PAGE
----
Greg Hunt does not sound like someone prepared to entertain the thought of debate on any ‘settled science’.

    > Pigeon hole me as ‘cynical’.


    • #

      Whilst submissions for doomsday happen, there is taxpayer money to filched now:

      “Farmers and landfill owners are expected to dominate the first auctions under the Abbott government’s much-criticised $2.55 billion plan to cut greenhouse gas emissions, which will be held this week.

      The initial auctions will occur on Wednesday and Thursday and mark the beginning of the Abbott government’s emissions reduction fund, its replacement for the carbon tax, which it dumped. ”

      SMH April 14, 2015: Auctions mark beginning of Abbott government’s emissions reduction fund


  • #

    To summarise my views now

    1. mankind cannot change the CO2 levels. This is the Suess effect, named in the 1950s. CO2 levels are determined within 2% by ocean temperatures. The half life of any fossil fuel CO2 is 12 years, not the 80 years quoted by the IPCC. This can be proven absolutely from C14 levels. (no, not C13). Simple physics of radio carbon dating.
    2. The hypothetical greenhouse gas effect amplified by increaes in water vapour is undetectable as shown by the failure of the planet to warm at all in the last 20 years.
    3. the oceans are not ‘acidifying’, they are alkali and will remain alkali and at most becoming slightly more neutral. This poses no threat to anyone or shellfish or corals or anything else. Apart from salt, the oceans are near neutral, slightly alkali fresh water.

    Mankind has no ability to alter CO2 levels in the air, so why even talk about man made Global Warming or its poor cousin, inexplicable but man made Climate Change, a prediction of the same failed computer models which predicted the warming.

    We have no control of our planet. It is a Greenist fantasy to get political power.

    No, I am not a sceptic. Not an agnostic. It is all lies. Man made CO2 levels is a lie and a political weapon and massive money generator. There is no basis in science, any more than the Rapture or Scientology. Tom Cruise is not a Thetan either.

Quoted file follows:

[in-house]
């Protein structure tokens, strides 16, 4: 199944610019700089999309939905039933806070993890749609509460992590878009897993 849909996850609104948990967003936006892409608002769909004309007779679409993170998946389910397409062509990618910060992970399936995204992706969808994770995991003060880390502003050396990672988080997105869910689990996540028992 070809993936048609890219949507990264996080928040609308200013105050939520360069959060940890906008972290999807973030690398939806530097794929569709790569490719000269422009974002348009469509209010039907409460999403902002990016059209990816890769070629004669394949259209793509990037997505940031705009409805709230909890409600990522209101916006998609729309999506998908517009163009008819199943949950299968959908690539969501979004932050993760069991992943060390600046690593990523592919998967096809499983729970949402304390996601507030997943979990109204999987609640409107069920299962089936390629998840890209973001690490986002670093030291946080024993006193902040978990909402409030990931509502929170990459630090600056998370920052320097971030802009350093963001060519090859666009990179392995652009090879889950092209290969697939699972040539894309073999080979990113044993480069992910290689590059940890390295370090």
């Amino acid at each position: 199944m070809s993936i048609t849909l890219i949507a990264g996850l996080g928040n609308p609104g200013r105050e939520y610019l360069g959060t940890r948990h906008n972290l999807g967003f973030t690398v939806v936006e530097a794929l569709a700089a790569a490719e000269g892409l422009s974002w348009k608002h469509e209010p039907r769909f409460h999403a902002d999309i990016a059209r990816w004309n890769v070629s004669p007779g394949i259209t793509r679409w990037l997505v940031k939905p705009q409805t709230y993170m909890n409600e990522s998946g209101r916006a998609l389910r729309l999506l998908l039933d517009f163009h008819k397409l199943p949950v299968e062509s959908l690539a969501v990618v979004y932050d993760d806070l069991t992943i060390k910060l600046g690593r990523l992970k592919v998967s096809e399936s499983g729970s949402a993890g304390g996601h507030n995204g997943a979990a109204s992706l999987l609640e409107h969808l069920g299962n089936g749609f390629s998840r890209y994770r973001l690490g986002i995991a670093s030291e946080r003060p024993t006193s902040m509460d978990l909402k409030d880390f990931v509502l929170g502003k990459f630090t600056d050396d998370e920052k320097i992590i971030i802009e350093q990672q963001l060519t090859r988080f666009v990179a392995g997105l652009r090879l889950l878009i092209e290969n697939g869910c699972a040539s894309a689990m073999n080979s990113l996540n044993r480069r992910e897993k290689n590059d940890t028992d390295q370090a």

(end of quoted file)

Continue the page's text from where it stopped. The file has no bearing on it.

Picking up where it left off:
• #

      I have written to Lord Monckton to support Willie Soon in response to what amount to defamation by his political opponents.
      I will prepare a submission for this committee. The increase in CO2 levels in the last 100 years is simply a coincidence with the industrial revolution and a period of slight ocean warming. People are confusing cause with effect. All gas levels are controlled by equilibrium with the 98% of CO2 which is dissolved in the massive oceans (Henry’s Law), 345x as heavy as the atmosphere and which contain much more gas than the thin layer of air above. (That is how fish, lobsters, crabs breathe)


    • #

      Well said!

      Mankind can no more change atmospheric CO2 levels than they can govern the direction of the wind, or global humidity.

      As for ‘acidifying’ the oceans, BS!, and a gross underestimation of how the natural world regulates itself through its many feedback mechanisms. Also note rain has always been (well while humans have been on the planet) acidic but the oceans are not. Now alarmists go figure!


  • #

    What would the impact of that target be on Australia?

    The impact is split into two parts – costs and benefits. The costs are the actual policy costs to the Australian people. The “benefits” are in the reduction in future climate catastrophe.
    Australia should recognize that it produces around 2% of global emissions. That share is falling as global emissions grow faster than Australia’s. So one thing everybody should agree upon as a minimum. Policy will fail unless the every major country in the world stops increasing their emissions and most reduce their per capita emissions by between 50% (e.g. India) and 90% (Australia and USA) then it will not work. But there are no country-by-country targets, as most countries would not send any delegates to the fancy conferences if the general public realized what they were signing up to. Further, “successful” policy requires countries as diverse as the Australia, USA, China, Russia, Ukraine, Iran, Iraq, Venezuela, Germany and the UK all doing their bit and monitoring each other. I estimated the scale of what countries will be asked to commit to in Paris this year here.
    Whatever your beliefs about future human-caused climate catastrophe, the lowest cost policy is no mitigation policy at all. The policy logic fails whichever way you look at it. If people believe there is a genuine problem, they need to develop more refined long-term forecasting of the precise forms that will take, rather than whinging about the uncertainty monster.


    • #

      Not true Kevin, there are policies that mitigate carbon dioxide at a profit, for example banana production, thorium nuclear power given australia has huge thorium reserves, uranium, and even things like building a NQ deep water port, or national electric rail. I think building a network of telecommuting centres based on the NBN could produce economic benefits while still reducing CO2. The answer to this is to pick measures with the greatest economic benefit over the mitigation benefit.